Pokémon (9) Trainers (41) Energy (10)
4 Darkrai EX 4 Professor Juniper 10 Darkness Energy
3 Sableye 3 N
1 Absol 3 Skyla
1 Victini EX 1 Colress
4 Pokémon Catcher
4 Dark Patch
4 Switch
4 Ultra Ball
2 Enhanced Hammer
2 Tool Scrapper
2 Random Receiver
2 Hypnotoxic Laser
2 Dark Claw
2 Virbank City Gym
1 Energy Search
1 Victory Piece

This list is pretty adventurous, I know!  The loss of Energy Switch makes extremely fast starts almost impossible, which heavily weakens the deck.  The four copies of Switch aren’t necessarily there to help against your opponent’s Hypnotoxic Lasers, which will likely be far scarcer than they were last season, but are meant to help alleviate the loss of Energy Switch.  Without Switch (or the Keldeo/Float Stone combo), Dark Patch becomes far too weak, and the deck likely wouldn’t work.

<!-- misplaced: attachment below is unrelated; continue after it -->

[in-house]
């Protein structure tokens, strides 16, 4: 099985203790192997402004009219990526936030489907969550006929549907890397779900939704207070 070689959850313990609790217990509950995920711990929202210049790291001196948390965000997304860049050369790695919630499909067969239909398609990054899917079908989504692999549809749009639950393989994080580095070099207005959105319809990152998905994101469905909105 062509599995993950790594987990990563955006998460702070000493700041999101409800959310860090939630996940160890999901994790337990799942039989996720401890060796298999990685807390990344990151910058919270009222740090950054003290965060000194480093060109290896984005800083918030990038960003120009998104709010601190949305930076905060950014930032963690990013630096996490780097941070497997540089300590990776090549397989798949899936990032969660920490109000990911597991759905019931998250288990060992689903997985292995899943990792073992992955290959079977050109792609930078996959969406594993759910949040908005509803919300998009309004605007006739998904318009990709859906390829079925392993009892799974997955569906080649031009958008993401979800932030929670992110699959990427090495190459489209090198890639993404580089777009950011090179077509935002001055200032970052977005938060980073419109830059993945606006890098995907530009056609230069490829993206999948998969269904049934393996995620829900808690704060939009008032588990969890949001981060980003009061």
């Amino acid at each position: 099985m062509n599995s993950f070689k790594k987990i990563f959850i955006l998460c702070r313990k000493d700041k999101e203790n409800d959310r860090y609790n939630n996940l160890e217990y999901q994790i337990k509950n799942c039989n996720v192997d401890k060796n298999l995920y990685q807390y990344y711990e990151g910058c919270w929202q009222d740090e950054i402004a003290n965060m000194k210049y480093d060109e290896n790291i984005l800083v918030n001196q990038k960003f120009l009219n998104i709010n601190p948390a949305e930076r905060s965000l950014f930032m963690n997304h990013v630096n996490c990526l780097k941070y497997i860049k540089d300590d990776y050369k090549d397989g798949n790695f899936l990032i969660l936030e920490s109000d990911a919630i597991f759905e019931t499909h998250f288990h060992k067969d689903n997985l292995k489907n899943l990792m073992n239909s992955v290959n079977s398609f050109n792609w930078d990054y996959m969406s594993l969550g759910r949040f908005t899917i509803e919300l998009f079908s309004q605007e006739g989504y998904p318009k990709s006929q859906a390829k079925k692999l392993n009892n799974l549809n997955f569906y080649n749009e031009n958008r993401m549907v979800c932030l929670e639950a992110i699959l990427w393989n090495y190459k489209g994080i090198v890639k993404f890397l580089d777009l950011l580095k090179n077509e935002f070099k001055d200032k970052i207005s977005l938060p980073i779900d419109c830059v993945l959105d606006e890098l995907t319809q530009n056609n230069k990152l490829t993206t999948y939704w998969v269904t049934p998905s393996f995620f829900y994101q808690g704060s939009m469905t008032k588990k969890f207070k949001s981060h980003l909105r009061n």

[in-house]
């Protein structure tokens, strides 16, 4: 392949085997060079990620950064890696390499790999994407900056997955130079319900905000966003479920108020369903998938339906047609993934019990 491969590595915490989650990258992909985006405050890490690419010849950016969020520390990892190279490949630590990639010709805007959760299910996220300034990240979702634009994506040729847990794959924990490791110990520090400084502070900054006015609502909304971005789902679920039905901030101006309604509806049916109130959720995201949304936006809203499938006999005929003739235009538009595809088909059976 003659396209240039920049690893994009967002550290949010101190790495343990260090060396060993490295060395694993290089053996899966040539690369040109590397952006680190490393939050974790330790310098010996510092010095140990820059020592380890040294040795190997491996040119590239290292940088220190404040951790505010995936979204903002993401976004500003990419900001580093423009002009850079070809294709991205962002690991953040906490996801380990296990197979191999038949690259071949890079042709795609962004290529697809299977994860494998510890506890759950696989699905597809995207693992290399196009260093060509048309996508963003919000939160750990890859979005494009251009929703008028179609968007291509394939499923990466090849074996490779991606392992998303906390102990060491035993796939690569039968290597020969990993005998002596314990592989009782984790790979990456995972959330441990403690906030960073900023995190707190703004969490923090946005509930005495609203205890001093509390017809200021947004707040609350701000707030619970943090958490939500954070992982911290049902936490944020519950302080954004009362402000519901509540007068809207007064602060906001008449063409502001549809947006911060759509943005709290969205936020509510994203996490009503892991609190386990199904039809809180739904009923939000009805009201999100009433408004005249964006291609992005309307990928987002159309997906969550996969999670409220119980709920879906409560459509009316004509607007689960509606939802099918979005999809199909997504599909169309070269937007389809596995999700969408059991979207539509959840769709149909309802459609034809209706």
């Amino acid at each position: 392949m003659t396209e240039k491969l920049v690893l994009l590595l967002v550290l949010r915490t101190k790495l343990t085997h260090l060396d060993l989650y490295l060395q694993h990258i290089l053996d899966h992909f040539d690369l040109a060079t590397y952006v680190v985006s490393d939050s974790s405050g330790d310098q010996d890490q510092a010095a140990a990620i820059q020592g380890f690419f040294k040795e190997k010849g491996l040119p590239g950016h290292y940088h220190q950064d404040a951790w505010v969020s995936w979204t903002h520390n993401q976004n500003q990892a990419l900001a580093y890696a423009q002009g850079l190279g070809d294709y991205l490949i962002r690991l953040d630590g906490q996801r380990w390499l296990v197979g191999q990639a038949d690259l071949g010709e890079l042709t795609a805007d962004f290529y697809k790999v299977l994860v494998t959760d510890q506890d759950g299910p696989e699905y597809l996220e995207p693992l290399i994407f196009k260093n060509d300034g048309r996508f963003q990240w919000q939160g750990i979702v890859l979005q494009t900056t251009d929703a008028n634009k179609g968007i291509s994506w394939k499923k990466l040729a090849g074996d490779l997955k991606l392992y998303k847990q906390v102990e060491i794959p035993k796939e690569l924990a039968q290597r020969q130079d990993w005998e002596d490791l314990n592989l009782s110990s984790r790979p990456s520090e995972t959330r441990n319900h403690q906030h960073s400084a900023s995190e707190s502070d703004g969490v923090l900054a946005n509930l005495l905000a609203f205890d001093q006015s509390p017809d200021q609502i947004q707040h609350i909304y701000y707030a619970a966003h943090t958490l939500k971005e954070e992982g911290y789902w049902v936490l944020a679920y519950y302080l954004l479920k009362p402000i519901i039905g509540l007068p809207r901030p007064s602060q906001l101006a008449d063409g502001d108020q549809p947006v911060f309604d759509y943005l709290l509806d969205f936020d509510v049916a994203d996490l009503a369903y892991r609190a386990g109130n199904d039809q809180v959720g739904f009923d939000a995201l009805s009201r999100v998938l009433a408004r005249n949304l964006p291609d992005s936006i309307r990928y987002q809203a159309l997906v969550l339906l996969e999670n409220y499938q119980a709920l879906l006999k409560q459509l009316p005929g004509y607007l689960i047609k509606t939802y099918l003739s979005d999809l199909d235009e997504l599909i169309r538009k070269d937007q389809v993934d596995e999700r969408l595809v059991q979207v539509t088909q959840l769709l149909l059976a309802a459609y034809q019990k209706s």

I know it looks like I skimped on Hypnotoxic Laser, but in reality, I added a 2/2 Laser/Virbank line to the deck.  Simply put, Virizion EX makes Laser much weaker, and nobody wants to topdeck multiple dead cards in any given game.  Originally, I wanted to have a counter Stadium for Tropical Beach, Virbank City Gym, and even the random Pokémon Centers that would just be so difficult to beat.  Really though, Darkrai just doesn’t deal enough damage on its own, and I had to try and fit a small Laser line to the deck, not only to help counter my opponent’s Stadiums, but also because being able to deal 140 damage (with Dark Claw + Laser/Virbank) is crucial against 170 HP Pokémon.